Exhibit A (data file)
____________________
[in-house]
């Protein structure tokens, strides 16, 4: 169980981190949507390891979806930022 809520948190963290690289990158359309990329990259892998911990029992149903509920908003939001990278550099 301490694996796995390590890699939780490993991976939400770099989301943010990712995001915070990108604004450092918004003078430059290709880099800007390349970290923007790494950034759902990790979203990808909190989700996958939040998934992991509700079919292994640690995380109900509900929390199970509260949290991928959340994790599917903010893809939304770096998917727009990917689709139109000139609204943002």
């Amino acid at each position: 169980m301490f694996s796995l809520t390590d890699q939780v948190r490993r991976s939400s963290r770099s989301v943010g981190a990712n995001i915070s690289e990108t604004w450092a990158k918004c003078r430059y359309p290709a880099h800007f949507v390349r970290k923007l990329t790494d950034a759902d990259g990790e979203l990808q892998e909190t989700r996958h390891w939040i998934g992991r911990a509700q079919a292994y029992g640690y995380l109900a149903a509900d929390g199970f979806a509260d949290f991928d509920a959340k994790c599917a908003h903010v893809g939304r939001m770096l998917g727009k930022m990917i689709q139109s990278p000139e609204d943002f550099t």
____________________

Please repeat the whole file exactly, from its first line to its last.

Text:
[in-house]
């Protein structure tokens, strides 16, 4: 169980981190949507390891979806930022 809520948190963290690289990158359309990329990259892998911990029992149903509920908003939001990278550099 301490694996796995390590890699939780490993991976939400770099989301943010990712995001915070990108604004450092918004003078430059290709880099800007390349970290923007790494950034759902990790979203990808909190989700996958939040998934992991509700079919292994640690995380109900509900929390199970509260949290991928959340994790599917903010893809939304770096998917727009990917689709139109000139609204943002």
């Amino acid at each position: 169980m301490f694996s796995l809520t390590d890699q939780v948190r490993r991976s939400s963290r770099s989301v943010g981190a990712n995001i915070s690289e990108t604004w450092a990158k918004c003078r430059y359309p290709a880099h800007f949507v390349r970290k923007l990329t790494d950034a759902d990259g990790e979203l990808q892998e909190t989700r996958h390891w939040i998934g992991r911990a509700q079919a292994y029992g640690y995380l109900a149903a509900d929390g199970f979806a509260d949290f991928d509920a959340k994790c599917a908003h903010v893809g939304r939001m770096l998917g727009k930022m990917i689709q139109s990278p000139e609204d943002f550099t």